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Conservatives at a Fork in the Road

The Tea party at its inception was an eclectic mix of Tenth amendment Republicans, non-ideological, fiscally responsible Independents, isolationist Libertarians, Reagan Democrats and a smattering of those who routinely attach themselves to third party causes. Despite their divergent leanings, they united around key themes; government run amuck, fiscal sanity, entitlement reform).

What happened to the Tea Party movement? The Democrats and their friends in the media launched a relentless assault labeling the Tea Part as the lunatic fringe of the Republican party. They successfully raised the cost of associating with the movement and little by little the bonds that united the participants frayed and people returned to the corners from which they came.

Why was it once safe for Democrats to cross over and vote for Reagan but not cross over to the Tea Party movement? The Reagan movement was arguably more conservative than the Tea Party. If conservatives fail to understand, we risk becoming a permanent powerless minority, a curiosity, not unlike the Green party.

Our president has asserted some questionable, if not ridiculous notions; the stimulus worked; the Obamacare mandates will not result in employers dumping coverage; the capital gains rate should be increased in the name of fairness even if it results in diminishing revenues; raising the minimum wage will not hurt part-time employment for the young and minority populations. Nancy Pelosi actually said that extending unemployment benefits reduced unemployment.

None of the above assertions are true. Yet, the Democrats have successfully united millions of Americans around those themes. Hard work has carried the relatively weak arguments of the left. Democrats have given their voters a cause to unite behind and they have worked incessantly to ingrain it.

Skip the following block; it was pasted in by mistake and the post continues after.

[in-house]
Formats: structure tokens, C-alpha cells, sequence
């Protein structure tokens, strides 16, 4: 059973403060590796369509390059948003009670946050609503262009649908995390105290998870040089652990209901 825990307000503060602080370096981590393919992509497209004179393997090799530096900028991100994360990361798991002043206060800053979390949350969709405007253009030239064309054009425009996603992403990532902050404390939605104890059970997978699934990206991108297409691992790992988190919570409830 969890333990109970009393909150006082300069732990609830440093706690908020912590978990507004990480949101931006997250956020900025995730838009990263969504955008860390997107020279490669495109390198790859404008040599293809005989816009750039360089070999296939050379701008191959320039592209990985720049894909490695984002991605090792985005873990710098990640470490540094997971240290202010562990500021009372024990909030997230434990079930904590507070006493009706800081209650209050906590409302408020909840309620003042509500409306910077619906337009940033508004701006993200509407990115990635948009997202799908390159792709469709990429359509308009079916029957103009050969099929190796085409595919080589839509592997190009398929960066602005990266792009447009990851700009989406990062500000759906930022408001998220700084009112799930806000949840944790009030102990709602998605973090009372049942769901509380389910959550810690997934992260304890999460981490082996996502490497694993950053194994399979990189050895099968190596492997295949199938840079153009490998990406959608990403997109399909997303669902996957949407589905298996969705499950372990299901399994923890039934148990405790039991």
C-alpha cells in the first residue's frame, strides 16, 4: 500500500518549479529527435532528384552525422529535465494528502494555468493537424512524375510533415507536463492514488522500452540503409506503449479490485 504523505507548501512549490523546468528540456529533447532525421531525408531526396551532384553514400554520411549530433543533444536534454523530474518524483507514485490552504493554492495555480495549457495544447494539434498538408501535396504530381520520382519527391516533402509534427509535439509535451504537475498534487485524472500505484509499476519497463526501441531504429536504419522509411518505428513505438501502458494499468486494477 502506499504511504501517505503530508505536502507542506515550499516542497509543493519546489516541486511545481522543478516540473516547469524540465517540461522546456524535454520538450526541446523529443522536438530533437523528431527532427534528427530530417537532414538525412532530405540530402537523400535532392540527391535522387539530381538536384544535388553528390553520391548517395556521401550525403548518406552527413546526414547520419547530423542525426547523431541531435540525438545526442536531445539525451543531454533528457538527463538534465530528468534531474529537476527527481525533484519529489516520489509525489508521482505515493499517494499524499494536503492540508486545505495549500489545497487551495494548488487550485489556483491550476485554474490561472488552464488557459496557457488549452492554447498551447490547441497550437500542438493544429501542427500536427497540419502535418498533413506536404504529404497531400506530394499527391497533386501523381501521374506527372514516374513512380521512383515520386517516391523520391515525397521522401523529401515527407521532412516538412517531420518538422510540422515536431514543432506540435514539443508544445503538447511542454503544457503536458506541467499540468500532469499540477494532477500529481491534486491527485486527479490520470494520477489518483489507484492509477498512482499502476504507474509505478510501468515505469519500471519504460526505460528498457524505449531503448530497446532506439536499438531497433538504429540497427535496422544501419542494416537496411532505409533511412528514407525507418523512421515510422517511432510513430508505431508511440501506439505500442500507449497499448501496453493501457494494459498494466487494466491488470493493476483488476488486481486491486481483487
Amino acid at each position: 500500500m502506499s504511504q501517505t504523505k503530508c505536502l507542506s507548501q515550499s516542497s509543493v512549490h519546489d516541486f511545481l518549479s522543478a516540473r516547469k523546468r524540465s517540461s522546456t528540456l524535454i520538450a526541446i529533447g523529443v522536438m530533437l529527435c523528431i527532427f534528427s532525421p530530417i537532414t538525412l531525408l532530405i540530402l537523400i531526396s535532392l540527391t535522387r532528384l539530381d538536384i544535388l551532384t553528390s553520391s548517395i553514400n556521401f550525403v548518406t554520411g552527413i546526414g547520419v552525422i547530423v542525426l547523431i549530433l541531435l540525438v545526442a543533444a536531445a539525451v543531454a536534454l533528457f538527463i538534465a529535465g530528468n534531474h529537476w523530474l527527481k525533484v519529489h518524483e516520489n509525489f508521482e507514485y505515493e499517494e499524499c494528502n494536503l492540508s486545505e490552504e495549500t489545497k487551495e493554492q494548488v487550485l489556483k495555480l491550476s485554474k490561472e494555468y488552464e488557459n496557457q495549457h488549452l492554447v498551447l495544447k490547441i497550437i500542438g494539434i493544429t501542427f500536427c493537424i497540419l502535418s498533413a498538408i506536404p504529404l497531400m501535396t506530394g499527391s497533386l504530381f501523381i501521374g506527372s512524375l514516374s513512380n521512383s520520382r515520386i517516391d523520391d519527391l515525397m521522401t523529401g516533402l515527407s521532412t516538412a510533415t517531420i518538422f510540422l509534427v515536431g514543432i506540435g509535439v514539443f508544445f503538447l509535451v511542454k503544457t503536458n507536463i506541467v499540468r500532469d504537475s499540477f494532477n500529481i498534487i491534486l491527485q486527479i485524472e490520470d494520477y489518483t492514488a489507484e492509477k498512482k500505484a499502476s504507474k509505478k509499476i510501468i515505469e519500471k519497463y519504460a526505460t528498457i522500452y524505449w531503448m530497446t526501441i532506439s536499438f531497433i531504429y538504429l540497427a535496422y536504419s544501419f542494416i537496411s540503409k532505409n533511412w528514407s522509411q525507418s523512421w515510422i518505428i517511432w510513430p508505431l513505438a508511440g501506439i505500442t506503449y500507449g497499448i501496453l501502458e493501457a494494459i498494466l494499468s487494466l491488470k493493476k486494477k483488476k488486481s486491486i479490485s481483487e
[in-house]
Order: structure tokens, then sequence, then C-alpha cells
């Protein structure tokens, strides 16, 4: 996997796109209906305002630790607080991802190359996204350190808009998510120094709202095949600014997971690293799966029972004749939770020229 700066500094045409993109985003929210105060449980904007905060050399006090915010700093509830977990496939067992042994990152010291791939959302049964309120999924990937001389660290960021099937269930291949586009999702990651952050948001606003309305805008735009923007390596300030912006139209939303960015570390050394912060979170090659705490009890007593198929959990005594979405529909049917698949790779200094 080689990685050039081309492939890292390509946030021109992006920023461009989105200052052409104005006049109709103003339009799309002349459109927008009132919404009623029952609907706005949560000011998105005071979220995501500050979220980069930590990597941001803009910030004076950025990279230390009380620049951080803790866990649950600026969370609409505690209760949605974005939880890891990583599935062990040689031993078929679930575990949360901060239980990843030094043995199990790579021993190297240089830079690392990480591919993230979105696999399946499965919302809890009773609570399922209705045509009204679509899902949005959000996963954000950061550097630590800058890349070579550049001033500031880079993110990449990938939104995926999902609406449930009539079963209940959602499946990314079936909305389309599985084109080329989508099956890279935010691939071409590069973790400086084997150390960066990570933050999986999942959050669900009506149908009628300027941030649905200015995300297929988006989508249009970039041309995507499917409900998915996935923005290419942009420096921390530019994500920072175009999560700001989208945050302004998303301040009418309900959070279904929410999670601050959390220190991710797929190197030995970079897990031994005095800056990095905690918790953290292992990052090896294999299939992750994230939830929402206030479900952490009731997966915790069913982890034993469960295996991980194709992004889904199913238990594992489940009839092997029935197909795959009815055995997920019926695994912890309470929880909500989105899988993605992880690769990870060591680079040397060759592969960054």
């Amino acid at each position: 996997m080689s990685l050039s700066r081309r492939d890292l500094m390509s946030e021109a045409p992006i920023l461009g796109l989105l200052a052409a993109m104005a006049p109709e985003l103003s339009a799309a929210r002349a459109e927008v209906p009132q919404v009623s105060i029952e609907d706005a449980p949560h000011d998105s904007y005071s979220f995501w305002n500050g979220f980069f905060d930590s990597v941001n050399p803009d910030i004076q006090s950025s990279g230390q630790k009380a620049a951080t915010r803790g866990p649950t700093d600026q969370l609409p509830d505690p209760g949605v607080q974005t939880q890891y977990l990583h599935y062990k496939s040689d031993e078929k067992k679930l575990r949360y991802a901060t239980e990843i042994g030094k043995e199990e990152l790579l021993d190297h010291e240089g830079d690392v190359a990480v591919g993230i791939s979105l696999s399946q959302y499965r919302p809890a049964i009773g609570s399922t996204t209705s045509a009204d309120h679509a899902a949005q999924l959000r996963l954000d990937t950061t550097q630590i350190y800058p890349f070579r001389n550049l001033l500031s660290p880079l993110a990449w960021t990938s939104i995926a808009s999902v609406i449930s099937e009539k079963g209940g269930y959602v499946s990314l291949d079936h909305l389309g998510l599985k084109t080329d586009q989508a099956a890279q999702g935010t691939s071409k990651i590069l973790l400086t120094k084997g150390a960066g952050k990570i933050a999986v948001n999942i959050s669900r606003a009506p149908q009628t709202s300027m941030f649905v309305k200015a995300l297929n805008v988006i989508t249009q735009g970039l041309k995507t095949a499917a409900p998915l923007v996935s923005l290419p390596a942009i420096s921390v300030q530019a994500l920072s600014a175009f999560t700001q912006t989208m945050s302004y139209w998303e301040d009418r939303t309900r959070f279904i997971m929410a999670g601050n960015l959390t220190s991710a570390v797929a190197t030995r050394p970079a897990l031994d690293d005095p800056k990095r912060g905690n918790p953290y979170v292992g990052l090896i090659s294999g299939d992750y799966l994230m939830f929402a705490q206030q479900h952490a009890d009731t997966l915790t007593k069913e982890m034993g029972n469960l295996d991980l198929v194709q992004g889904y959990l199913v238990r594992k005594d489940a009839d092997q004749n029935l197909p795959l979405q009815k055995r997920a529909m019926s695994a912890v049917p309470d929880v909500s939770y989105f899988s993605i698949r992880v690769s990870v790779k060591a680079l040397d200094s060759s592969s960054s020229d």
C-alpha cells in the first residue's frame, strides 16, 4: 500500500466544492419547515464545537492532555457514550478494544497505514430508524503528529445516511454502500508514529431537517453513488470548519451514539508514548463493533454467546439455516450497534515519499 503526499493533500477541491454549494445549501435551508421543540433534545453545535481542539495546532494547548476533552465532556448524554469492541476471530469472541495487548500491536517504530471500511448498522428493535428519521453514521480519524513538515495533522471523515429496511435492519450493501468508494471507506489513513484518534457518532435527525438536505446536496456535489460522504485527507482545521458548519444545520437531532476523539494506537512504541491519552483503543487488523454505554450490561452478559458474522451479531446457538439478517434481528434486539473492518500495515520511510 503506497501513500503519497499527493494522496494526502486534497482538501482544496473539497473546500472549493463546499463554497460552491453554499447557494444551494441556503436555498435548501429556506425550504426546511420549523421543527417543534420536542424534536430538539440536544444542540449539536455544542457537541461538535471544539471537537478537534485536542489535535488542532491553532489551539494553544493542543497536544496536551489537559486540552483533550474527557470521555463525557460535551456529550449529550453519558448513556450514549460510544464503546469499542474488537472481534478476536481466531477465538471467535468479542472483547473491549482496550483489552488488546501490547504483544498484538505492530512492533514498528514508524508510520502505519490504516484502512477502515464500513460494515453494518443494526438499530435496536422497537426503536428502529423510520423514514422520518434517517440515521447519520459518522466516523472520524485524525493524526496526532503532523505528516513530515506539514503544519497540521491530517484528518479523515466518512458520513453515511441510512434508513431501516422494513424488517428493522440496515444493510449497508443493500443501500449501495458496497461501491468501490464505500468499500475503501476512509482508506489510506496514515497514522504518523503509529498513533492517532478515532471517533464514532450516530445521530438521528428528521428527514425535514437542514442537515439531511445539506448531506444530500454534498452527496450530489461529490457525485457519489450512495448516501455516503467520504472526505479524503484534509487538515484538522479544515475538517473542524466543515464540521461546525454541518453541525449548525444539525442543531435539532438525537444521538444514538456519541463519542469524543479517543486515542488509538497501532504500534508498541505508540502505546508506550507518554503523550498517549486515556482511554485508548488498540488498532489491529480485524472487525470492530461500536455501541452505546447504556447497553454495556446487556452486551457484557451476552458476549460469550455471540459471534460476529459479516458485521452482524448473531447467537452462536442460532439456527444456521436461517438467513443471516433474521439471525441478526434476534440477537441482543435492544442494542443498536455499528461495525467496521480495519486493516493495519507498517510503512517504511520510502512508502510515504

The hallmark of Reagan conservatism was the energy brought to argument. Reagan dedicated eighteen years to making the case that personal freedom and the free market provides the whole society with better outcomes than government control.

Today conservative displeasure has eclipsed conservative argument. Our energy is expended in angry bursts, not persuasive intensity.  I have maintained my conservative principles through eleven presidential elections. But there are times when I feel as if there is a litmus test for conservatism that I can no longer pass. Some vocal conservatives write as if conservatism is an exclusive club that only a select few should be allowed to join.

I don’t agree with Erick Erickson that we need to be happy warriors. I’m not that happy. Even liberals are not necessarily happy. But liberals recognize that message doesn’t deliver itself.

Thomas Sowell, Walter Williams. Linda Chavez, Ed Feulner, Ronald Reagan and Jack Kemp have provided us with reams of evidence and argument to take to the debate. Ben Carson recently made clear that the collective wisdom of the whole society is far superior to the limited wisdom of the liberal elite.

Conservatives may ultimately pursue their goals in the Republican party or outside it. The fork in the road is just ahead. Conservatives can be content with our ideological purity, self-satisfied with our intellectual superiority or we can acknowledge that we are losing the battle and pursue conservative ideals with the same energy it required to bring the country from Lyndon Johnson to Ronald Reagan.

We need to bring something to the table besides our disapproval. The first amendment, the tenth amendment, a secure dollar and upward mobility will appeal to many Americans, if we are willing to make the case.

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